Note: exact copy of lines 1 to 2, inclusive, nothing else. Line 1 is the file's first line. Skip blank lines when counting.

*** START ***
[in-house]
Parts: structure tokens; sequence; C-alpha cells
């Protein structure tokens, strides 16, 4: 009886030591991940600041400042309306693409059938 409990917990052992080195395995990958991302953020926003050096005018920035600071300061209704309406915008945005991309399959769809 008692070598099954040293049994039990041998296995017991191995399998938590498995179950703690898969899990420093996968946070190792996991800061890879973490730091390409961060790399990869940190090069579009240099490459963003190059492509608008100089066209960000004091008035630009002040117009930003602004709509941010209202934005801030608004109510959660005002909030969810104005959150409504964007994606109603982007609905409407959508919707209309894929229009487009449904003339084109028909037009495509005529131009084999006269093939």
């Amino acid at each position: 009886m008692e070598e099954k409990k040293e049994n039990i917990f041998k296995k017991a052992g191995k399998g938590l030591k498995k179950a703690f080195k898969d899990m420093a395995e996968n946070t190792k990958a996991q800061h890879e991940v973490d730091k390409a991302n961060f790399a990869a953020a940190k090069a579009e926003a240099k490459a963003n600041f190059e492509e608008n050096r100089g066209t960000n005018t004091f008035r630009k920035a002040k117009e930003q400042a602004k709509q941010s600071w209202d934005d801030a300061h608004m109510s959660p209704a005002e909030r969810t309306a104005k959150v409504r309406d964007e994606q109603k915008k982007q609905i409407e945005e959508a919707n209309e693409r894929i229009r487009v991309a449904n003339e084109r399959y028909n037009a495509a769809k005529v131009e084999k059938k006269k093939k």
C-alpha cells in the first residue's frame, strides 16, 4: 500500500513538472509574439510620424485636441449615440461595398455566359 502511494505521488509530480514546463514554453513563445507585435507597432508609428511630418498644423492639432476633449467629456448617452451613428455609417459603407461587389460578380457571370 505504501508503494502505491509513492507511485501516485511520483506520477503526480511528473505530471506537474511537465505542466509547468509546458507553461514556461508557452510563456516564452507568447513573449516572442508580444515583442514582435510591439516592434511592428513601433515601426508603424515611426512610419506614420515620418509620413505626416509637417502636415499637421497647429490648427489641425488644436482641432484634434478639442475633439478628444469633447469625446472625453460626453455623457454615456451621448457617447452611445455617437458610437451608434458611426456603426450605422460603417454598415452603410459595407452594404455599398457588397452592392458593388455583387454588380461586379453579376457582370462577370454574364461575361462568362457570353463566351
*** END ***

[in-house]
Parts: structure tokens; sequence; C-alpha cells